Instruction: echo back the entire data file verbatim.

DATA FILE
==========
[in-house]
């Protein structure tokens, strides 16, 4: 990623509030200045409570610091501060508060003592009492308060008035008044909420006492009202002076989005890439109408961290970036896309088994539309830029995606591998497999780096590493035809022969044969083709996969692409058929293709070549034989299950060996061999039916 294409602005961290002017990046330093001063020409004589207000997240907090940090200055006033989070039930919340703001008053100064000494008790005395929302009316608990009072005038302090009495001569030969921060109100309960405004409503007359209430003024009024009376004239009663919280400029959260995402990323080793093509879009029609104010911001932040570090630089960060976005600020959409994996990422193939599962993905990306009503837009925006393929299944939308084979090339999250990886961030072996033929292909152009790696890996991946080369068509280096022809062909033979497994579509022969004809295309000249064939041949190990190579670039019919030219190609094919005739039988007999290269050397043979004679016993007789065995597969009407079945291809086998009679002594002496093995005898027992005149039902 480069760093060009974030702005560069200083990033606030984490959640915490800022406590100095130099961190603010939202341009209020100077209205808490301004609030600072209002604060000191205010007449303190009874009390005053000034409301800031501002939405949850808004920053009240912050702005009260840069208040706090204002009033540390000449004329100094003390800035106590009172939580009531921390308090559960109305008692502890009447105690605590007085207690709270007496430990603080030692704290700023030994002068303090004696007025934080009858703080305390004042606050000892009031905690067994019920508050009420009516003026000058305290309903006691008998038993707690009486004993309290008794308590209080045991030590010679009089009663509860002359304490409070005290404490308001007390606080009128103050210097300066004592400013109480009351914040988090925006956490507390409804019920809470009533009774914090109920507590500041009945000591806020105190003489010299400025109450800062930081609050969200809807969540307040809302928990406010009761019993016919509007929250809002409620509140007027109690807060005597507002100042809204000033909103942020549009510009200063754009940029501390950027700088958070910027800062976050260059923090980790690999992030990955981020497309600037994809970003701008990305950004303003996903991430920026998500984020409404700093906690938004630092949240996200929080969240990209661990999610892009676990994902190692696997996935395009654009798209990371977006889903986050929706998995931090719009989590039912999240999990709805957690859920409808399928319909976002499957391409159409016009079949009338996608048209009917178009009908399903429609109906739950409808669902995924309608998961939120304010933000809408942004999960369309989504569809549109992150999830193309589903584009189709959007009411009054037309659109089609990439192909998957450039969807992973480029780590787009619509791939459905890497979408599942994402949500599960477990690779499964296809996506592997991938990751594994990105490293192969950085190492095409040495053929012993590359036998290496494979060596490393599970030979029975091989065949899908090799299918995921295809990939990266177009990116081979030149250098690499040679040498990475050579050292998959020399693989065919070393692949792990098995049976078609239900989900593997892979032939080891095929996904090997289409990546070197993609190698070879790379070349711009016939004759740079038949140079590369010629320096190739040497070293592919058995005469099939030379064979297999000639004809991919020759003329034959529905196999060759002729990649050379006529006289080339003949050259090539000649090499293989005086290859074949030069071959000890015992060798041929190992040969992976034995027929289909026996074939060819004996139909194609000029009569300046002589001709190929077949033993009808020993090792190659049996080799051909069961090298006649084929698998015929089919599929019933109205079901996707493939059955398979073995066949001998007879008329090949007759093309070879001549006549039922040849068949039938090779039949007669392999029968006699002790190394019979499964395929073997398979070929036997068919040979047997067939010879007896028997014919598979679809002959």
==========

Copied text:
[in-house]
């Protein structure tokens, strides 16, 4: 990623509030200045409570610091501060508060003592009492308060008035008044909420006492009202002076989005890439109408961290970036896309088994539309830029995606591998497999780096590493035809022969044969083709996969692409058929293709070549034989299950060996061999039916 294409602005961290002017990046330093001063020409004589207000997240907090940090200055006033989070039930919340703001008053100064000494008790005395929302009316608990009072005038302090009495001569030969921060109100309960405004409503007359209430003024009024009376004239009663919280400029959260995402990323080793093509879009029609104010911001932040570090630089960060976005600020959409994996990422193939599962993905990306009503837009925006393929299944939308084979090339999250990886961030072996033929292909152009790696890996991946080369068509280096022809062909033979497994579509022969004809295309000249064939041949190990190579670039019919030219190609094919005739039988007999290269050397043979004679016993007789065995597969009407079945291809086998009679002594002496093995005898027992005149039902 480069760093060009974030702005560069200083990033606030984490959640915490800022406590100095130099961190603010939202341009209020100077209205808490301004609030600072209002604060000191205010007449303190009874009390005053000034409301800031501002939405949850808004920053009240912050702005009260840069208040706090204002009033540390000449004329100094003390800035106590009172939580009531921390308090559960109305008692502890009447105690605590007085207690709270007496430990603080030692704290700023030994002068303090004696007025934080009858703080305390004042606050000892009031905690067994019920508050009420009516003026000058305290309903006691008998038993707690009486004993309290008794308590209080045991030590010679009089009663509860002359304490409070005290404490308001007390606080009128103050210097300066004592400013109480009351914040988090925006956490507390409804019920809470009533009774914090109920507590500041009945000591806020105190003489010299400025109450800062930081609050969200809807969540307040809302928990406010009761019993016919509007929250809002409620509140007027109690807060005597507002100042809204000033909103942020549009510009200063754009940029501390950027700088958070910027800062976050260059923090980790690999992030990955981020497309600037994809970003701008990305950004303003996903991430920026998500984020409404700093906690938004630092949240996200929080969240990209661990999610892009676990994902190692696997996935395009654009798209990371977006889903986050929706998995931090719009989590039912999240999990709805957690859920409808399928319909976002499957391409159409016009079949009338996608048209009917178009009908399903429609109906739950409808669902995924309608998961939120304010933000809408942004999960369309989504569809549109992150999830193309589903584009189709959007009411009054037309659109089609990439192909998957450039969807992973480029780590787009619509791939459905890497979408599942994402949500599960477990690779499964296809996506592997991938990751594994990105490293192969950085190492095409040495053929012993590359036998290496494979060596490393599970030979029975091989065949899908090799299918995921295809990939990266177009990116081979030149250098690499040679040498990475050579050292998959020399693989065919070393692949792990098995049976078609239900989900593997892979032939080891095929996904090997289409990546070197993609190698070879790379070349711009016939004759740079038949140079590369010629320096190739040497070293592919058995005469099939030379064979297999000639004809991919020759003329034959529905196999060759002729990649050379006529006289080339003949050259090539000649090499293989005086290859074949030069071959000890015992060798041929190992040969992976034995027929289909026996074939060819004996139909194609000029009569300046002589001709190929077949033993009808020993090792190659049996080799051909069961090298006649084929698998015929089919599929019933109205079901996707493939059955398979073995066949001998007879008329090949007759093309070879001549006549039922040849068949039938090779039949007669392999029968006699002790190394019979499964395929073997398979070929036997068919040979047997067939010879007896028997014919598979679809002959």